1 Former Deputy Gets Community Service, 2nd Has Case Dismissed After No Contest Plea to Planting Evidence at South L.A. Pot Dispensary
A former Los Angeles County sheriff’s deputy was given community service after pleading no contest Thursday to planting firearms at a South L.A. marijuana dispensary to justify making an arrest, officials said Thursday.
Julio Cesar Martinez, 44, entered the plea on one felony count of false report filed by a peace officer after striking an agreement with prosecutors, the L.A. County District Attorney’s Office said in a news release.
The defendant was ordered to complete 300 hours of community service within two years.
After Martinez’s plea, prosecutors dropped the charges against a second deputy accused in the case “in the interest of justice,” according to the DA’s release.
Anthony Manuel Paez, 32, had been facing two counts of perjury and one count each of filing a false report, conspiracy to obstruct justice and peace officer altering evidence.
In the August 2011 police report that sparked the charges, the two deputies allegedly wrote that Martinez saw a man named Antonio Rhodes complete a “hand-to-hand narcotics transaction and reach for a firearm in his front shorts pocket area,” according to a criminal complaint.
The pair was patrolling West 84th Place at the time, officials said. The street is in South L.A., which is the Los Angeles Police Department’s jurisdiction — not the Sheriff’s Department’s.
Police confirmed the incident occurred at Superior Herbal Health, located at 1011 West 84th Place in South L.A. It’s still unclear why the men were there, and the complaint also alleged that the deputies did not obtain a search warrant before entering the shop.
Martinez was accused of falsely stating he followed someone inside the dispensary and found “a discarded firearm near a trash bin and another firearm on top of a desk next to ecstasy pills,” the DA’s office previously said.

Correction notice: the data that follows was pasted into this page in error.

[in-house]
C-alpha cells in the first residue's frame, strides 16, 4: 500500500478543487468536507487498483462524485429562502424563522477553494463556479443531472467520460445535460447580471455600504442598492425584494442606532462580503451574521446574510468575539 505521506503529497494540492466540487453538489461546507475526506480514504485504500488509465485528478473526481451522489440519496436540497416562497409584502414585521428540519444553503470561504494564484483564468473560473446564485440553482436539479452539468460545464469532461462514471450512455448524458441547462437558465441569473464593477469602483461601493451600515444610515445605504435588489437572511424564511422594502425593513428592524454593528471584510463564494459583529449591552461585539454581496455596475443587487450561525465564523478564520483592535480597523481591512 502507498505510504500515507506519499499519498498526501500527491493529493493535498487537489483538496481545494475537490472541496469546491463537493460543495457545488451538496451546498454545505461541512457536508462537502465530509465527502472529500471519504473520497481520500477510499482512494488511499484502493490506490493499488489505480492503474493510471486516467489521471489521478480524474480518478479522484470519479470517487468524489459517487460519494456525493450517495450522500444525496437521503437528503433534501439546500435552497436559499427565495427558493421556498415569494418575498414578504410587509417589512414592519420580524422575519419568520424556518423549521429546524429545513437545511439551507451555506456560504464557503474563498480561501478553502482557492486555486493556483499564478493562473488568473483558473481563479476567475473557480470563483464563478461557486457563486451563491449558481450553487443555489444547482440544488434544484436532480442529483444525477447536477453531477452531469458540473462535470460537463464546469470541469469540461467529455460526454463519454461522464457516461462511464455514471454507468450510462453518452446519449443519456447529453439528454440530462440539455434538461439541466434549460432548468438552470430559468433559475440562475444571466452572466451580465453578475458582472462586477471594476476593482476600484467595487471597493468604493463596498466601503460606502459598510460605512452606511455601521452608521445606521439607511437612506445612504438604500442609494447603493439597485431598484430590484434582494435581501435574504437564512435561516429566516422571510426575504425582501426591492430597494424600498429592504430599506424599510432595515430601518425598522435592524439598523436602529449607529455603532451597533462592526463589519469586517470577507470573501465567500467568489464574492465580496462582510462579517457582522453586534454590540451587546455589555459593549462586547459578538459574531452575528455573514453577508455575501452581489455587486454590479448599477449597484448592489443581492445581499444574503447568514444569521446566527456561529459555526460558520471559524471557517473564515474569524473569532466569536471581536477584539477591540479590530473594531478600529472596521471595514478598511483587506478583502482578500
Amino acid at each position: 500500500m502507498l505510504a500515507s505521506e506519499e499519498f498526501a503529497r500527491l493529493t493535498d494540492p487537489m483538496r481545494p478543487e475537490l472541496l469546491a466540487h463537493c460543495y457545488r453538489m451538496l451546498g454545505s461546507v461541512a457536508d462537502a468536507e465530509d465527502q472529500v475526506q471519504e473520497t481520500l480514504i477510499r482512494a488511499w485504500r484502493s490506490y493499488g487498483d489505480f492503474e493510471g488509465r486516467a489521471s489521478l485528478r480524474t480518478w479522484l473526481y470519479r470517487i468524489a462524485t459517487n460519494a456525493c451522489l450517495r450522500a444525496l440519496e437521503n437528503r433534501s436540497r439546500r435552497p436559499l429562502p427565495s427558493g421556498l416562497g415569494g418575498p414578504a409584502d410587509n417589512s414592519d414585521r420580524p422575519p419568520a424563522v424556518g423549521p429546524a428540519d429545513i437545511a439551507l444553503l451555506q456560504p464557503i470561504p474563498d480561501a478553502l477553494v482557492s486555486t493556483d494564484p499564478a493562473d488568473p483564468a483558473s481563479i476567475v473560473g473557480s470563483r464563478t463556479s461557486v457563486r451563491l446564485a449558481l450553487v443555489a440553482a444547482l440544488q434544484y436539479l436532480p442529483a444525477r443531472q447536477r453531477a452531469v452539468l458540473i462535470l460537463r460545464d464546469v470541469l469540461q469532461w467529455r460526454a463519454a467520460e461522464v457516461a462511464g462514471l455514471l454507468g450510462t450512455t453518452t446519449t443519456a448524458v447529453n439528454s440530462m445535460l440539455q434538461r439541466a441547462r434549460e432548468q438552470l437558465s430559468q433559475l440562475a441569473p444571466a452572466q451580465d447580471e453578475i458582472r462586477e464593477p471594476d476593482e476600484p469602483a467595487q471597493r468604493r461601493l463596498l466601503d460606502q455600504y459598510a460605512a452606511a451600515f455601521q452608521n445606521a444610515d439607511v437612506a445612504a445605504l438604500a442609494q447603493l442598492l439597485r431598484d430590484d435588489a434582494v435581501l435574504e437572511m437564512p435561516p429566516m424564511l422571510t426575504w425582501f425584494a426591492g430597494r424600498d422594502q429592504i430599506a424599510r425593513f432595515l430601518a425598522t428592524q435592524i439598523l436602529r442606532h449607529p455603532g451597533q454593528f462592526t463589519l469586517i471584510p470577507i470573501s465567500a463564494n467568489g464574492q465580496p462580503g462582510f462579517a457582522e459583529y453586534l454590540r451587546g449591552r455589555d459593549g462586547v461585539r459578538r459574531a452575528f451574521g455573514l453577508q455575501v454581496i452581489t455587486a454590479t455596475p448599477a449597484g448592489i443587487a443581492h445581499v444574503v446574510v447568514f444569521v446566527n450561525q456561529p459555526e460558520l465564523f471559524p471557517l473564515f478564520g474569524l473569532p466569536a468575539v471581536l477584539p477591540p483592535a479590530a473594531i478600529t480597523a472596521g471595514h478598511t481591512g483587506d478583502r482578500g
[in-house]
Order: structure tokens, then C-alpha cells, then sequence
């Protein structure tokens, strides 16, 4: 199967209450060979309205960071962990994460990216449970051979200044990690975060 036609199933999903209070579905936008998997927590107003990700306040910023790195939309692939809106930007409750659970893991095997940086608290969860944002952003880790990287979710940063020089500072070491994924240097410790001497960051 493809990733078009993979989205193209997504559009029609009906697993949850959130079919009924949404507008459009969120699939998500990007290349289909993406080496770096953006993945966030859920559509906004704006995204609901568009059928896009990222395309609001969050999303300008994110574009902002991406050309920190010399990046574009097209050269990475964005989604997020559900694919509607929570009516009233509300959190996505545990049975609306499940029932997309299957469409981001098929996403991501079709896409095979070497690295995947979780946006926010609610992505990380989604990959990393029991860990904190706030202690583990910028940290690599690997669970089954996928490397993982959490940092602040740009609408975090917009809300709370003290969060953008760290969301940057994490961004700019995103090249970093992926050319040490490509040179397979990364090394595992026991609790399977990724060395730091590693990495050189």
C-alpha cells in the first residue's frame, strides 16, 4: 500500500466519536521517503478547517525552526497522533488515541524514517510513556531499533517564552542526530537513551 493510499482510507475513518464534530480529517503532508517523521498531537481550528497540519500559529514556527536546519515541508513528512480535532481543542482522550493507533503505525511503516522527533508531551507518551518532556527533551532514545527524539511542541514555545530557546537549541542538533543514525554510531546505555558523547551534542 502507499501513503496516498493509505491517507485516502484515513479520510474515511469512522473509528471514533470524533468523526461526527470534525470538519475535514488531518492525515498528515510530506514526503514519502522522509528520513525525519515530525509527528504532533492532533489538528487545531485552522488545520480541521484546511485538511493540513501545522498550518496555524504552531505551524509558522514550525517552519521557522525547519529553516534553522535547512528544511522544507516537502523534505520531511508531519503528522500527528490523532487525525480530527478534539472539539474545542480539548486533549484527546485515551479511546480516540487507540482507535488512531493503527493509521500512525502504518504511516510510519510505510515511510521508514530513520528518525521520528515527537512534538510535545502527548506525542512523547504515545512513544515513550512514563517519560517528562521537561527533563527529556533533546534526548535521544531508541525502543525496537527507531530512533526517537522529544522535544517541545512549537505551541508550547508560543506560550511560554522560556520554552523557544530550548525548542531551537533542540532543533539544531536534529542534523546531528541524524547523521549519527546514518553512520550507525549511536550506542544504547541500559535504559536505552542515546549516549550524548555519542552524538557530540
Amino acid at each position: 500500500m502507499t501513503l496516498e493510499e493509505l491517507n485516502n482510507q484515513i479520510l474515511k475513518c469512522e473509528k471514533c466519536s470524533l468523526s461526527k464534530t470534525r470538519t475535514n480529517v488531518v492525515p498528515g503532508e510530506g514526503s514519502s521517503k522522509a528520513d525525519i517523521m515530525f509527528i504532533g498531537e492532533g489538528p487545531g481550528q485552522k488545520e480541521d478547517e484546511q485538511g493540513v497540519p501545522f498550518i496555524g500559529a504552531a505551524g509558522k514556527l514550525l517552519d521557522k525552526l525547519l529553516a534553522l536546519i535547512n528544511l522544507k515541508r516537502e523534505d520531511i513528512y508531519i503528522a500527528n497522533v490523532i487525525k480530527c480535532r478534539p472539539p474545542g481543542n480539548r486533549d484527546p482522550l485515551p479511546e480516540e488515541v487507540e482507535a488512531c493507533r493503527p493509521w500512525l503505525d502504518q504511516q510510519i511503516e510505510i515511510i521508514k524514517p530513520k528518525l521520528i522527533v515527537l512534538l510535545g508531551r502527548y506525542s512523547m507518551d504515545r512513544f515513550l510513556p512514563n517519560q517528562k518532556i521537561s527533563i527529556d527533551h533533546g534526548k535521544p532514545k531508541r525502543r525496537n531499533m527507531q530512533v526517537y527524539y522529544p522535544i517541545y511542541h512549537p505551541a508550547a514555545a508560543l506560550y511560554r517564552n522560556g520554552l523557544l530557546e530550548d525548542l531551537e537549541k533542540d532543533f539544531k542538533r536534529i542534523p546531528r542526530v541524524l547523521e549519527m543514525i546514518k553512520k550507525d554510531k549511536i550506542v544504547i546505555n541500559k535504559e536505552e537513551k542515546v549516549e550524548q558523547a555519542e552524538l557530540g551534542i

The complaint states that the deputy actually crawled under a desk and disabled the shop’s surveillance system, then planted two handguns on top of the desk before taking another firearm from a drawer and putting it on a chair. He also allegedly cut the location’s electricity.
Two arrests were ultimately made. Rhodes was falsely detained for possessing an unregistered firearm, and Johnny Yang was falsely arrested for possessing ecstasy pills in the presence of a firearm.
Yang was sentenced to a year in jail after pleading no contest in the case.
The deputies’ story began to crumble in 2012, when the Sheriff’s Department launched an internal investigation into video uncovered from inside the dispensary that was inconsistent with Martinez’s crime reports.
Martinez was a 15-year veteran of the force and Paez was a 7-year veteran before they were “separated from” their jobs in February 2013 and “appropriate administrative action was taken,” according to the Sheriff’s Department.
Both were charged in April 2014. Although Martinez was originally charged with another felony count, conspiracy to obstruct justice, that charge was apparently dropped as part of his plea agreement.
If the former deputies had been convicted as charged, they each could have faced more than seven years in state prison.